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ARS Home » Plains Area » College Station, Texas » Southern Plains Agricultural Research Center » Crop Germplasm Research » Research » Publications at this Location » Publication #367258

Research Project: Pecan Breeding, Genomics, and Genetic Resource Management

Location: Crop Germplasm Research

Title: Unmasking the mysteries of catkin floral Initiation in Carya illinoinensis through RNA-Seq analysis

item RHEIN, H - New Mexico State University
item SCHMUTZ, J - Hudsonalpha Institute For Biotechnology
item GRIMWOOD, J - Hudsonalpha Institute For Biotechnology
item JENKINS, J - Hudsonalpha Institute For Biotechnology
item HEEREMA, R - New Mexico State University
item Grauke, Larry
item RANDALL, JENNIFER - New Mexico State University

Submitted to: American Society of Plant Biologists
Publication Type: Abstract Only
Publication Acceptance Date: 8/2/2019
Publication Date: N/A
Citation: N/A

Interpretive Summary:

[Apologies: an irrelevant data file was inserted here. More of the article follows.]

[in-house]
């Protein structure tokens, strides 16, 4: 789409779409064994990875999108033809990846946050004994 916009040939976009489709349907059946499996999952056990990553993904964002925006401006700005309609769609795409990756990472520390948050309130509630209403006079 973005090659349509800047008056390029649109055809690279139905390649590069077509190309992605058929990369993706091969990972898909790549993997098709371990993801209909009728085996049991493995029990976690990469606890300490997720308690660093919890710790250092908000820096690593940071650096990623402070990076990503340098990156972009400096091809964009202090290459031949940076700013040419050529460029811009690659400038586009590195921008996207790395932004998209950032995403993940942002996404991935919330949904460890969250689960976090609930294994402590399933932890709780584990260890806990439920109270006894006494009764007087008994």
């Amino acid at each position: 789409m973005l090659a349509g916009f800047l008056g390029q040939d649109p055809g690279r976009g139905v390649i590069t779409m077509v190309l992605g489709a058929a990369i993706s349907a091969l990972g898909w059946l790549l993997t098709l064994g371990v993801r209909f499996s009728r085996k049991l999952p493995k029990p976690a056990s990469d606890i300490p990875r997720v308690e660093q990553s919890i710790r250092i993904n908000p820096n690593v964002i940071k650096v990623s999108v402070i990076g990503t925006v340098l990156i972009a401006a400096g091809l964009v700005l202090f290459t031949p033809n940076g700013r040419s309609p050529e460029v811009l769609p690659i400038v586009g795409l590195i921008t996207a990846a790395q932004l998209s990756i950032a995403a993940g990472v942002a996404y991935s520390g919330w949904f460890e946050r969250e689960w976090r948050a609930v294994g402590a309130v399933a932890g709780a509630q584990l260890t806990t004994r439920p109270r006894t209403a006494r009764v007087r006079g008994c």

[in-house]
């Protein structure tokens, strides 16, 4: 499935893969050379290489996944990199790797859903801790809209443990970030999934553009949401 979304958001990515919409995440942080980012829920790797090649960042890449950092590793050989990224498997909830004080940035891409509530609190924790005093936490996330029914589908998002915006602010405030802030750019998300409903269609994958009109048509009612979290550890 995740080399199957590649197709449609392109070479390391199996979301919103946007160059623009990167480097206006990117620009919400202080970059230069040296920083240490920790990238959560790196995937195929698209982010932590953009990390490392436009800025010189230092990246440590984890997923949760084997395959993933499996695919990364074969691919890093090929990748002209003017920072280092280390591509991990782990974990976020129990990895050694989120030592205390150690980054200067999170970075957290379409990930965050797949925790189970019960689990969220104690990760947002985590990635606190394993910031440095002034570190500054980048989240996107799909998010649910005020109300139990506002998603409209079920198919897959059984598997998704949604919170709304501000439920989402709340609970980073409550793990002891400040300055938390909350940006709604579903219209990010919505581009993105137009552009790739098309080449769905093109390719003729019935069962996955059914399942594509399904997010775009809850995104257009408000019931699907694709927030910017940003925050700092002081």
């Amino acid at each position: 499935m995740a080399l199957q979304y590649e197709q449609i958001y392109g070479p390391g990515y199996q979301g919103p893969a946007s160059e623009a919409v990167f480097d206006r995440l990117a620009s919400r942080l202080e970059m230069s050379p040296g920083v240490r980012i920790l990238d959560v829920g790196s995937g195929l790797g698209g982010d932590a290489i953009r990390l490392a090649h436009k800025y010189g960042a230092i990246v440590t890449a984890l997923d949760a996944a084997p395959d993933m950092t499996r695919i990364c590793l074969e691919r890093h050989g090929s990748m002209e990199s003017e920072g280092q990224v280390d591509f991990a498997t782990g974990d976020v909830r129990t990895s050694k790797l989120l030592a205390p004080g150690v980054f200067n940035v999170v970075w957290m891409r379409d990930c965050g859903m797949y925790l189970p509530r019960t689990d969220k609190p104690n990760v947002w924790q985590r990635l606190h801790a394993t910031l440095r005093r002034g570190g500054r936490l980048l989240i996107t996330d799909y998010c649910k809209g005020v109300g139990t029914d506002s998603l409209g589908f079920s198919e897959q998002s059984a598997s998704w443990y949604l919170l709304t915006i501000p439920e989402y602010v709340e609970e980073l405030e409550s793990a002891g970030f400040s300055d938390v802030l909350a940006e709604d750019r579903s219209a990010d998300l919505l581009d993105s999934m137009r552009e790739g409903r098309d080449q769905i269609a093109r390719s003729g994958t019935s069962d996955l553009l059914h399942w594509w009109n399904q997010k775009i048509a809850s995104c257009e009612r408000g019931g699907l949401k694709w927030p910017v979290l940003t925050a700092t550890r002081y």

Technical Abstract: Carya illinoinensis (pecan) is native to North America and belongs to the Juglandaceae family. Pecan nuts contain high and healthful levels of mono-unsaturated fats and antioxidants and are currently being produced in several areas throughout the world. Carya illinoinensis is heterodichogamous with genotypes that are either protandrous or protogynous. A major constraint in pecan breeding programs is the extensive juvenile phase which typically lasts 8-15 years. To date, the transition from vegetative to reproductive phase and the genetic mechanism of flower initiation in pecan is unknown. Year to year fluctuations in pecan nut numbers per tree (alternate bearing) is a constraint for commercial pecan production and is thought to occur as a function of variation in floral initiation. RNA-Seq studies followed by qRT-PCR was used to examine the gene expression involved in the floral initiation of protandrous and protogynous genotypes. In this study, 52 RNA libraries were constructed from bud tissues at different time points through the growing season of a protandrous ('Western') and protogynous ('Wichita') genotype. The data obtained from this analysis suggests that floral initiation may occur in a two-step pattern. The first step occurs in the buds the summer prior to flower bloom with a second decision step that occurs in the beginning of Spring prior to bloom. This study evaluated the expression levels of the different copies of the known flowering genes to determine the active form of the genes involved in the initiation of flowering. Differential gene expression between protandrous ('Western') and protogynous ('Wichita') cultivars was also evaluated to differentiate the genes involved in formation of catkin and pistillate flowers. These data show significant differences in expression of known flowering genes between protandrous and protogynous genotypes.